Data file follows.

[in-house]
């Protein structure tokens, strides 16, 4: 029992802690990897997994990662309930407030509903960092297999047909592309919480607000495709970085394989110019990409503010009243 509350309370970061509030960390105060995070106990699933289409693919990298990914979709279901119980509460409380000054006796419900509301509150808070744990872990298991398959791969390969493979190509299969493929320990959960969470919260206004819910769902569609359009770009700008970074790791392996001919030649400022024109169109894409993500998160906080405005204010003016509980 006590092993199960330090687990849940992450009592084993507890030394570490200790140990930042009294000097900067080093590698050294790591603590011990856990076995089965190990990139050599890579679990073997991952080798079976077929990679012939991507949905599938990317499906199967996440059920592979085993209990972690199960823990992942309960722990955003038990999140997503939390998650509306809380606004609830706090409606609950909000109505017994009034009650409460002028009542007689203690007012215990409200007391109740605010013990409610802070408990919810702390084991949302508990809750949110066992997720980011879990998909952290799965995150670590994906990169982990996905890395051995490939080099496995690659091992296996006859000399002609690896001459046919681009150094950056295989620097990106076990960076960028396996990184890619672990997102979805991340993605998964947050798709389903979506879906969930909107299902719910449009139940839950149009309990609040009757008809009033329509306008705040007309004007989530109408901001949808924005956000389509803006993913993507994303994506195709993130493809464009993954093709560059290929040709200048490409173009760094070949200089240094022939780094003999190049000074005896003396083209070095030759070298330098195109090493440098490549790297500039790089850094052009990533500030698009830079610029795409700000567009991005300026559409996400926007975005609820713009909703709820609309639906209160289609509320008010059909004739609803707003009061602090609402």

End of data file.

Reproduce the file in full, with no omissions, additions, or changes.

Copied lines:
[in-house]
């Protein structure tokens, strides 16, 4: 029992802690990897997994990662309930407030509903960092297999047909592309919480607000495709970085394989110019990409503010009243 509350309370970061509030960390105060995070106990699933289409693919990298990914979709279901119980509460409380000054006796419900509301509150808070744990872990298991398959791969390969493979190509299969493929320990959960969470919260206004819910769902569609359009770009700008970074790791392996001919030649400022024109169109894409993500998160906080405005204010003016509980 006590092993199960330090687990849940992450009592084993507890030394570490200790140990930042009294000097900067080093590698050294790591603590011990856990076995089965190990990139050599890579679990073997991952080798079976077929990679012939991507949905599938990317499906199967996440059920592979085993209990972690199960823990992942309960722990955003038990999140997503939390998650509306809380606004609830706090409606609950909000109505017994009034009650409460002028009542007689203690007012215990409200007391109740605010013990409610802070408990919810702390084991949302508990809750949110066992997720980011879990998909952290799965995150670590994906990169982990996905890395051995490939080099496995690659091992296996006859000399002609690896001459046919681009150094950056295989620097990106076990960076960028396996990184890619672990997102979805991340993605998964947050798709389903979506879906969930909107299902719910449009139940839950149009309990609040009757008809009033329509306008705040007309004007989530109408901001949808924005956000389509803006993913993507994303994506195709993130493809464009993954093709560059290929040709200048490409173009760094070949200089240094022939780094003999190049000074005896003396083209070095030759070298330098195109090493440098490549790297500039790089850094052009990533500030698009830079610029795409700000567009991005300026559409996400926007975005609820713009909703709820609309639906209160289609509320008010059909004739609803707003009061602090609402």